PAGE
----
"We tried to look at the whole area of food security - not just production but access to food, we looked at fisheries, we looked at crops. Certainly for crops but whether that is true for the whole area of food security is a more difficult question," he said. "We've had indications that we expect year-to-year variations in food production to increase - more of these instances of yields going down due to heatwaves such as happened in Australia and Russia in the last five to ten years. There is emerging evidence of more negative impacts than we had previously thought."
He added: "There is a new environment in which we see food price spikes, rapid increases in prices associated with climate change. That association isn't 1:1 but certainly there is a relationship there."
There was some dissent in academic circles. Professor Richard Tol at the University of Sussex pulled out of the team writing the report, claiming it was "alarmist" about the threats posed by climate change.
Tol told Reuters the report emphasised the risks of climate change more than it did the opportunities for the world to adapt.
He said farmers could grow new crops if the climate became hotter, wetter or drier. "They will adapt. Farmers are not stupid," he told the newswire.
Tol made similar comments in an interview with the BBC. He said the report had not accounted for the recent increases in crop yields from technological advances.
The BBC put Tol's claims of alarmism to Challinor, who replied: "Richard wasn't an author on the food production chapter and I think it is difficult to make broad statements about the data in that way. In the final summary for policymakers, I found the wording to be a little on the conservative side if anything. Within my field, I don't see any evidence of alarmism whatsoever."
On Thursday, just-food will be attending a conference in London on food security. The Westminster Food and Nutrition Forum will hear from Prof. Challinor, as well as representatives from the UK Department for Environment Food and Rural Affairs, the European Commission, the US Department of Agriculture, among others.
It is an opportune time to hear from academics and governments on the issue and we will bring the news and views from the event.
just-food live from the CAGE investment conference
17 Mar 2014 11:11
Nestle, Danone, Kerry Group and Ebro Foods are among the multinational food manufacturers presenting over the next three days here at the Consumer Analyst Group of Europe conference in London.
The CAGE conference has become a key date in the industry calendar, with blue-chip companies outlining to the financial and investment community their plans for growth.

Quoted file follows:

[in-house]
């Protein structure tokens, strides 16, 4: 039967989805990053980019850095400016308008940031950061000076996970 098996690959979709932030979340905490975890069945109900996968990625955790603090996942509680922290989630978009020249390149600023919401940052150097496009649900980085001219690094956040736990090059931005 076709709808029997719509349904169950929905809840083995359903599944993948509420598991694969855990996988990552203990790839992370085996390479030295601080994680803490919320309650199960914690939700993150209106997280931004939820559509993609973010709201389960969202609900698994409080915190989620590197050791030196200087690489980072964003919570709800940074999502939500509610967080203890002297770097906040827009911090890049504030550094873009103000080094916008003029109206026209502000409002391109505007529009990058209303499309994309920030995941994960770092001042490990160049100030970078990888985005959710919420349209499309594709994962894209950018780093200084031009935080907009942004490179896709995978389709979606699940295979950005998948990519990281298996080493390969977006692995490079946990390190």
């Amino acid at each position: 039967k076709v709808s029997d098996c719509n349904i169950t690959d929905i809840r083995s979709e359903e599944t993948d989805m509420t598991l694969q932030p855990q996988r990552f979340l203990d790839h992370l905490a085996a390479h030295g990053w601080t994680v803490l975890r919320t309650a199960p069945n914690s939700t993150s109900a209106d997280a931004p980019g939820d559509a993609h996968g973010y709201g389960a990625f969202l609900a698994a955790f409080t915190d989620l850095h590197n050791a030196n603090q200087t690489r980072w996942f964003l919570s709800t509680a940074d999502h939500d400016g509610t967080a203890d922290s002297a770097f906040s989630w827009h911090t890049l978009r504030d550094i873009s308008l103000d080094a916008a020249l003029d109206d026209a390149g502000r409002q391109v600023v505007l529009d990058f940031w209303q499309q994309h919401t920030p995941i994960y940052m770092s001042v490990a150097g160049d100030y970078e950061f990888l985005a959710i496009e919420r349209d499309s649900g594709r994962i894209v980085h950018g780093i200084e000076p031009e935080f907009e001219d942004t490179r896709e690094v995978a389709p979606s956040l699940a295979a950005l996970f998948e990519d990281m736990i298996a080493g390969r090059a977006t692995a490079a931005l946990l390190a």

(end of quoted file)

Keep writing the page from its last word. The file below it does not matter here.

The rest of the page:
For the fourth year, just-food and sister site just-drinks are the media partners at the event. Today kicks off with Kraft Foods Group CFO Teri List-Stoll and Glanbia MD Siobhán Talbot discussing the latest developments and outlooks for their business.
Eighteen months after the split of Kraft Foods Inc created the US-focused grocery supplier Kraft Foods Group, the Cheez Whiz and Oscar Mayer owner will outline its strategy to an audience of European investors and analysts. Kraft will provide interesting insight into the state of mind of consumers in the US, where shoppers remain cautious.
Glanbia presents just days after reporting 2013 results and 2014 forecasts that pleased the market. Continued improvement at the Ireland-based group's performance nutrition arm offset a challenging year for its domestic dairy division. At CAGE, analysts will want to hear more about the outlook for both sides of the business and about Glanbia's plans for more M&A.
just-food will bring exclusive media coverage from CAGE across the three days, where the likes of Barry Callebaut, Givaudan, IFF and Symrise will join the packaged food groups in outlining how they see trading conditions in 2014 and beyond.
All eyes on Morrisons
12 Mar 2014 11:45
Morrisons has had a tough year
Morrisons will come under the investor spotlight tomorrow (13 March) when the UK's fourth-largest grocer reports its annual results. One stockbroker has "rarely been so concerned" going into a set of full-year numbers. And the latest data from Kantar Worldpanel has shown another decline in Morrisons' sales.
Sales at Morrisons dropped 3.2% in the 12 weeks to 2 March, Kantar Worldpanel reported yesterday, with the retailer's share of the UK grocery market sliding from 11.8% a year ago to 11.1%.